Paralyzed Men Can Move Again After New Treatment
A new treatment may give those who are paralyzed a way to move again. Five men with complete motor paralysis were able to do step-like movements after a non-invasive treatment delivered electrical simulation to their spinal cords.
In this latest trial, the men were able to move while their legs were suspended in braces that hung from the ceiling. This allowed them to move freely without resistance from gravity. Movement in this environment is not comparable to walking. However, it's a huge step forward toward the eventual goal of developing a therapy with those suffering from a spinal cord injury.
"These encouraging results provide continued evidence that spinal cord injury may no longer mean a life-long sentence of paralysis and support the need for more research," said Roderic Pettigrew, one of the researchers, in a news release. "The potential to offer a life-changing therapy to patients without requiring surgery would be a major advance; it could greatly expand the number of individuals who might benefit from spinal stimulation. It's a wonderful example of the power that comes from combining advances in basic biological research with technological innovation."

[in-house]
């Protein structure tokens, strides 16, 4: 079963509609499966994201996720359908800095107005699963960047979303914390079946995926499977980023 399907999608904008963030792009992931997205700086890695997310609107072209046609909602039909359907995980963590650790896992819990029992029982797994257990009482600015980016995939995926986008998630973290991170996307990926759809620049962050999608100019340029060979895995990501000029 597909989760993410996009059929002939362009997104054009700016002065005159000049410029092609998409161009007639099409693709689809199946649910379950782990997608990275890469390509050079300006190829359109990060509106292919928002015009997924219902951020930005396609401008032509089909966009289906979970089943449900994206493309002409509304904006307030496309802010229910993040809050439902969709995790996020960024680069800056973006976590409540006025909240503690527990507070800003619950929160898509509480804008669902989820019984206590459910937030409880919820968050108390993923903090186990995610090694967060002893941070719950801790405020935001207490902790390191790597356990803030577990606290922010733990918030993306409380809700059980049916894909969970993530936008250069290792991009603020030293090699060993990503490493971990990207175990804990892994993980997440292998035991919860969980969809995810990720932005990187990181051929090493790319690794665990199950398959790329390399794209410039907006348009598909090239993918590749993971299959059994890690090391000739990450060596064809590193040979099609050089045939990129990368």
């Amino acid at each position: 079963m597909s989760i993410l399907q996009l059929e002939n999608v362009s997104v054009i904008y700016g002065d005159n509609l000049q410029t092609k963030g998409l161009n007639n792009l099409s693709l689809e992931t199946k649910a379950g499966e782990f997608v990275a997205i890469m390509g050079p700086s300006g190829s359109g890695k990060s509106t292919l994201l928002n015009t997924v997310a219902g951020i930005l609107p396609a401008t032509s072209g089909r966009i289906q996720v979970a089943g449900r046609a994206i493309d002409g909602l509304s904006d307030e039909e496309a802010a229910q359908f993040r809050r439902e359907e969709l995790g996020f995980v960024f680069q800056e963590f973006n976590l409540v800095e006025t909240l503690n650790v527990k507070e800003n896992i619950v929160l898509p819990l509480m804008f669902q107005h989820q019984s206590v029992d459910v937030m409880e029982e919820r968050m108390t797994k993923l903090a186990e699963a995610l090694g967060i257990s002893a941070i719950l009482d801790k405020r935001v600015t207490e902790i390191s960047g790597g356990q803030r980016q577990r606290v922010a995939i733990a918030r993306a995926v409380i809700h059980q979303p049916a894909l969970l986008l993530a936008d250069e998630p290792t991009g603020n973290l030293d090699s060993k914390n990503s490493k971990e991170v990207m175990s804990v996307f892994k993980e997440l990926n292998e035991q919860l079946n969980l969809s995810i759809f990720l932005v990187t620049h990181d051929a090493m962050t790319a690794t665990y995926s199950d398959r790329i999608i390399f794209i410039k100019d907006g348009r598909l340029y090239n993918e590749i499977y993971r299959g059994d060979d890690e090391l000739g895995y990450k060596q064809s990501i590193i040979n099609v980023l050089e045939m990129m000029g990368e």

The five men, who had each been paralyzed for more than two years, underwent a series of 45 minute sessions, once a week, for about 18 weeks. This allowed the scientists to determine the effects of non-invasive electrical stimulation on their ability to move their legs.
At the beginning of the study, the men's legs only moved when the stimulation was strong enough to generate involuntary movements. However, when the patients attempted to move their legs further while receiving stimulation and physical training, the men were able to double their range of motion when voluntarily moving their legs while receiving stimulation.
The findings could be huge in terms of creating a treatment for those that sufer from paralysis. With that said, more research will need to be conducted.
The findings are published in the Journal of Neurotrauma.
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